At some point the focus shifted to trying to predict what the business would look like on the other side of the crisis.
“How do we make sure we’re still standing and that we’re strong and ready to provide our customers with service,” he said. “We had to make some educated guesses as we worked with health officials.”
Corporate resources also helped in the process of methodically building the business back.
“We were strategic,” Moore said. “Once we had the VenueShield up and established and the GBAC Star accreditation, we sought out the opportunity to host as many civic functions as we possibly could, things like ballot processing and voting, grand jury selection.”
The PACC was the site of FEMA’s first mass vaccination clinic.
When ballots were being processed at the PACC in 2020 in a crucial region in a pivotal state, the facility became a focus of activists, reporters and the public at large.
“It felt like the entire media world was in our exhibit hall,” Moore said.
Hosting such activities sent a message to public officials that the convention center was indeed able to host large numbers of people in a relatively safe manner for months at a time, thanks to protocols and physical improvements.
Even while FEMA was administering jabs, the PACC was able to host about 20,000 girls for a volleyball tournament that stretched over two or three weekends.
“We worked with the CVB and our health department for the better part of a month to develop an operating plan that they felt comfortable to go ahead and do the event,” Moore said. “It took quite a bit of effort on our part and some courage on the part of the health department, but we were able to develop a plan they signed off on.”
That led to the slow reopening of the center’s business activity.
“Our last couple of months have been pretty busy,” Moore said, adding that the response to the calamity was typical Philly. “You get hit in the face, you shake it off, figure out where you are, go about the process of taking care of your customers and people.”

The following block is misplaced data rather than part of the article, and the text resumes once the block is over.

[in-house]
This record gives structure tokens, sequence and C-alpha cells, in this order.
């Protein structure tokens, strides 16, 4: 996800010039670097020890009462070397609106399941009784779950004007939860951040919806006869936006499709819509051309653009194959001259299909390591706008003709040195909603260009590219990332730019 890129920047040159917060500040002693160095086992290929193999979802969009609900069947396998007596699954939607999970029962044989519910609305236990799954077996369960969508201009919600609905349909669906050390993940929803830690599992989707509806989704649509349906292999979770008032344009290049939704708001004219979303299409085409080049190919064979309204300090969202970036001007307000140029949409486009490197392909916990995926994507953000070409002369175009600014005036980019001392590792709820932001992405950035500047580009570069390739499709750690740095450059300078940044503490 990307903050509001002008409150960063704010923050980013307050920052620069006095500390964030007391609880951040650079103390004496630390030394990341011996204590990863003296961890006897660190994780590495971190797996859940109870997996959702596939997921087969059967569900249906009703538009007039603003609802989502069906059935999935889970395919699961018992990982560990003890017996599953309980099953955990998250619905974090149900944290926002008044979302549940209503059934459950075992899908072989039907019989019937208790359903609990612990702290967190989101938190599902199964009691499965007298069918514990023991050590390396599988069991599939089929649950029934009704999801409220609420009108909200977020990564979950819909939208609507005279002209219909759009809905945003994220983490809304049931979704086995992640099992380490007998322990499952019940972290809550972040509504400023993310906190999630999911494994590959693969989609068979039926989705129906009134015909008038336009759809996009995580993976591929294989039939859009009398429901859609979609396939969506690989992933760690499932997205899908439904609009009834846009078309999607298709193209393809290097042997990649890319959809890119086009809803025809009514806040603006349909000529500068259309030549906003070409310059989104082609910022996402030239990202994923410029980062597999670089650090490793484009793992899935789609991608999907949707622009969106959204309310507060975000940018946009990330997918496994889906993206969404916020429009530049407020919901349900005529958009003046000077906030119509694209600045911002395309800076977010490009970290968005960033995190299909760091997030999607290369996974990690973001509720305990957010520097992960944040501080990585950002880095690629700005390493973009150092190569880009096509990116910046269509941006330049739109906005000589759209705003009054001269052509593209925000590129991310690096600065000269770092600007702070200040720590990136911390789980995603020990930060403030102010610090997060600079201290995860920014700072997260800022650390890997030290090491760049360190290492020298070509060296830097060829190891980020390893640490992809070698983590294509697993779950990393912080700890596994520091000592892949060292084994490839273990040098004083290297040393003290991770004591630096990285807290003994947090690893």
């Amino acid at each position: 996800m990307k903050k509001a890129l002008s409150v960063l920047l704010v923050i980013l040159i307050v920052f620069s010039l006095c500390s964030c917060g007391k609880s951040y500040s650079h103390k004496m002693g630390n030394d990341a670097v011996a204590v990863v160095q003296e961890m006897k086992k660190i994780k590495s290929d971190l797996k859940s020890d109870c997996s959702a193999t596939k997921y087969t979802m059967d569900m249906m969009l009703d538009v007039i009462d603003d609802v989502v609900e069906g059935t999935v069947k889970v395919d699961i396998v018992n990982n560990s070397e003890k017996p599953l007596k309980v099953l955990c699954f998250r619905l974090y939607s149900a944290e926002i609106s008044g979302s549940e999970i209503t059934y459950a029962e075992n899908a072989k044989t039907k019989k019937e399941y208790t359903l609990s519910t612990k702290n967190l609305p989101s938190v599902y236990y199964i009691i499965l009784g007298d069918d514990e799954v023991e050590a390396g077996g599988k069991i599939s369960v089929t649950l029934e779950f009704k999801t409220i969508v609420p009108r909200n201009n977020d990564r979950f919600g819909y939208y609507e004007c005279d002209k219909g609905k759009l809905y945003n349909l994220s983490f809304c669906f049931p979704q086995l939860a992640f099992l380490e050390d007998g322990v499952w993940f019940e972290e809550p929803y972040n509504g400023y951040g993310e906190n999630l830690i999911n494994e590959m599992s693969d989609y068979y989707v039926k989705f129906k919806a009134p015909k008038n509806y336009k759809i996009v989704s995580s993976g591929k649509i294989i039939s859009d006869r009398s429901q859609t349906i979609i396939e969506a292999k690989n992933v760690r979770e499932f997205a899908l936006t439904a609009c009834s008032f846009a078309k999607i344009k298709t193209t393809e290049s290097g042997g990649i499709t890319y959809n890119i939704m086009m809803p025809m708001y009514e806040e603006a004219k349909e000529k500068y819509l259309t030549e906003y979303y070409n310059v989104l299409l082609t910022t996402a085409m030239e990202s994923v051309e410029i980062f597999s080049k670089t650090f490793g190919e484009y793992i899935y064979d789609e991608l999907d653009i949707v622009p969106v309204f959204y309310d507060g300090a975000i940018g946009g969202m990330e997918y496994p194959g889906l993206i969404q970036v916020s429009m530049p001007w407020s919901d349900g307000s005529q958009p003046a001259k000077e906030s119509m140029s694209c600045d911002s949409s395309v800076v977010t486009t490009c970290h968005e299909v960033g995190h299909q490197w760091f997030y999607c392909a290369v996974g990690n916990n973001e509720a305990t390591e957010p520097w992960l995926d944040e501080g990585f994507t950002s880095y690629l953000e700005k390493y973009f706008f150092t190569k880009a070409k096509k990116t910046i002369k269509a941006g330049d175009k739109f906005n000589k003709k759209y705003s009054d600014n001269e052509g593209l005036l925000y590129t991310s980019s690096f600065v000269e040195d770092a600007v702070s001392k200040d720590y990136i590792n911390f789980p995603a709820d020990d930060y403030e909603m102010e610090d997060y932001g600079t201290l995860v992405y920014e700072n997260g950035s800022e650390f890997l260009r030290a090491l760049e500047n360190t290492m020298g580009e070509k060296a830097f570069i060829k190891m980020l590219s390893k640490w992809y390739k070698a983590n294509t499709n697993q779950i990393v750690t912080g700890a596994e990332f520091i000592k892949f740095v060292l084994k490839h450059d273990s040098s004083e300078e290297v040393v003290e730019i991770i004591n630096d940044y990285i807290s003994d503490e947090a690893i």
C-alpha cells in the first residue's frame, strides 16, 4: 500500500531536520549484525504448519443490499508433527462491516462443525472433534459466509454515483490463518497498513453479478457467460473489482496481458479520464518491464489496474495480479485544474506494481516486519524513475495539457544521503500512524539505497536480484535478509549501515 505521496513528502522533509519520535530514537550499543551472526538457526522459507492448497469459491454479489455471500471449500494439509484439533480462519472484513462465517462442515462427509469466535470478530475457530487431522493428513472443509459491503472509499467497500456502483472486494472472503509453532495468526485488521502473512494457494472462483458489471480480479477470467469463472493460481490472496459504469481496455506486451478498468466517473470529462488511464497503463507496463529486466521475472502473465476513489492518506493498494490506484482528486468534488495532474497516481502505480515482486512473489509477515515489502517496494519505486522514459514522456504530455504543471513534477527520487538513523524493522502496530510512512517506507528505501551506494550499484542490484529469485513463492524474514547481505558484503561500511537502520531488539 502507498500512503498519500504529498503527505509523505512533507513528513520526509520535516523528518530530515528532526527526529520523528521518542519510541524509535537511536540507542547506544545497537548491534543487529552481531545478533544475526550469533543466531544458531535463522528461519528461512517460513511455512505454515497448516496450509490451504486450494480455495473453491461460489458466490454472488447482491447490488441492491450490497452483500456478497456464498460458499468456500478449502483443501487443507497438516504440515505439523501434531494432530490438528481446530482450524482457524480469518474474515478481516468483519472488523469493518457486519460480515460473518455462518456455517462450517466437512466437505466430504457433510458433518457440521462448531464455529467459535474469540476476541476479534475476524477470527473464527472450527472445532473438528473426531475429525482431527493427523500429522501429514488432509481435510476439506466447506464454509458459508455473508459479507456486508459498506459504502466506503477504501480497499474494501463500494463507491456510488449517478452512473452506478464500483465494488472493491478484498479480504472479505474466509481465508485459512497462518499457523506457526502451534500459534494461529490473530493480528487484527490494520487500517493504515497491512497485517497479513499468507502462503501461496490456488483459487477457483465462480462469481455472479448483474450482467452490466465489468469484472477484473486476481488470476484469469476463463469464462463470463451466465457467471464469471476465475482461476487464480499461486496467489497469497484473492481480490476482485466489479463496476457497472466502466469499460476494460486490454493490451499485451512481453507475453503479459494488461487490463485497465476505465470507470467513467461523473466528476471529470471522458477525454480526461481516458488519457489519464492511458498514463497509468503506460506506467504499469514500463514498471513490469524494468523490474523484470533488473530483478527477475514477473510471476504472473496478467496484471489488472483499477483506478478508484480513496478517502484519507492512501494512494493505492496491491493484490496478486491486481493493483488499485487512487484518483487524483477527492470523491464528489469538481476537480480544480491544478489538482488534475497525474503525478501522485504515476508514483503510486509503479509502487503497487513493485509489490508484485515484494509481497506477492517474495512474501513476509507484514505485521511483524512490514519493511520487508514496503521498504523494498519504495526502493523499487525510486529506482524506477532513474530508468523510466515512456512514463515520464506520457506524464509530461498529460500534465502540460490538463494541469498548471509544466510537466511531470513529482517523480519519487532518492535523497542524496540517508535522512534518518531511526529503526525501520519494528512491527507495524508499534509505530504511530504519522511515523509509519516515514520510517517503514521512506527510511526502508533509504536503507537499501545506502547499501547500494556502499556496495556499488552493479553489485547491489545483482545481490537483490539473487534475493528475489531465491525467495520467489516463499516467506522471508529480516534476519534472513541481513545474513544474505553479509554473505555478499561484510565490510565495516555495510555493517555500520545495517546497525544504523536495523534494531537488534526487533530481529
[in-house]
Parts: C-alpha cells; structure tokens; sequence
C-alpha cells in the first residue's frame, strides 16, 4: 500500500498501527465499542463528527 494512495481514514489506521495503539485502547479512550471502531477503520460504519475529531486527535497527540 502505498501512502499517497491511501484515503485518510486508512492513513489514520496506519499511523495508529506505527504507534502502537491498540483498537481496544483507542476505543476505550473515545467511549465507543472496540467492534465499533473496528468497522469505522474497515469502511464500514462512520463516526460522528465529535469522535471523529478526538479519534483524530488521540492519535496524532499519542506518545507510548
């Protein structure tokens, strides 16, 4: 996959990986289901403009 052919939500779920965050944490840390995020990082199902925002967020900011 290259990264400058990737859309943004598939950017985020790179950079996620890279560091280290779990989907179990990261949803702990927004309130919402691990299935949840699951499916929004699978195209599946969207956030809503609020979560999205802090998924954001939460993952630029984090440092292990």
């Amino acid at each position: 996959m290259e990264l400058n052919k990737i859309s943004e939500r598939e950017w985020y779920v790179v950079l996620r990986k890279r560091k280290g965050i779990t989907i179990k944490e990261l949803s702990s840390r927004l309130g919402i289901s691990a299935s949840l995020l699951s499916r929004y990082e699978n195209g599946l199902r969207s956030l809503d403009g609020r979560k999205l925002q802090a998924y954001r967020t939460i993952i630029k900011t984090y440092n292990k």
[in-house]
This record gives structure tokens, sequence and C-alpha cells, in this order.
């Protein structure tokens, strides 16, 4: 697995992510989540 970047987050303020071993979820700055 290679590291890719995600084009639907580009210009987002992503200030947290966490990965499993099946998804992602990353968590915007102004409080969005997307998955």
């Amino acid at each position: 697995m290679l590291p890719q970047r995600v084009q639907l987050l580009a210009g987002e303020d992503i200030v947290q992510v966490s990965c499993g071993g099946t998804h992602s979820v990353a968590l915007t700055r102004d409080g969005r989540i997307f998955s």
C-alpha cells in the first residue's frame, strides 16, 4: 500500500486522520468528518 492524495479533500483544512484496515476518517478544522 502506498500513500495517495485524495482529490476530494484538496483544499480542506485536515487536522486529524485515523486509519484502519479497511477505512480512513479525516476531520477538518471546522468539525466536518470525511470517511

Labor issues have been muted, thanks to close relationships with union partners and a 2019 update of collective bargaining agreements, though some administrative positions, like accounting, have been difficult to fill, he said.
Upcoming events include the Dec. 7-9 International Association of Exhibits and Events Expo, the Dec. 10-12 PAX Unplugged table top gaming expo (which draws about 28,000), MummerFest (Dec. 28-Jan. 1) and the HiJinx music festival (30-31).
Spring is looking strong, with the return of the Philadelphia Auto Show.
A full recovery will take a little time, Moore said, but the future looks bright.
“We feel that by 2023 we should be where we were pre-pandemic if not better,” he said. “We’ve had a pretty good run since the summer hosting some decent events. We did USA Fencing in July for 13,000 people. We did a couple of conventions in August. We did a tattoo convention in September with 20,000. Natural Products East normally does about 20,000 and we had about 15,000, which are still pretty good numbers for us. We had some education and medical groups in October and November.”
The PACC has been fairly successful in retaining its top shows, Moore said.
“Our event clip, once we get to late February and March, we’re rocking and rolling,” he said. “We’re feeling pretty good about 2022 and 2023.”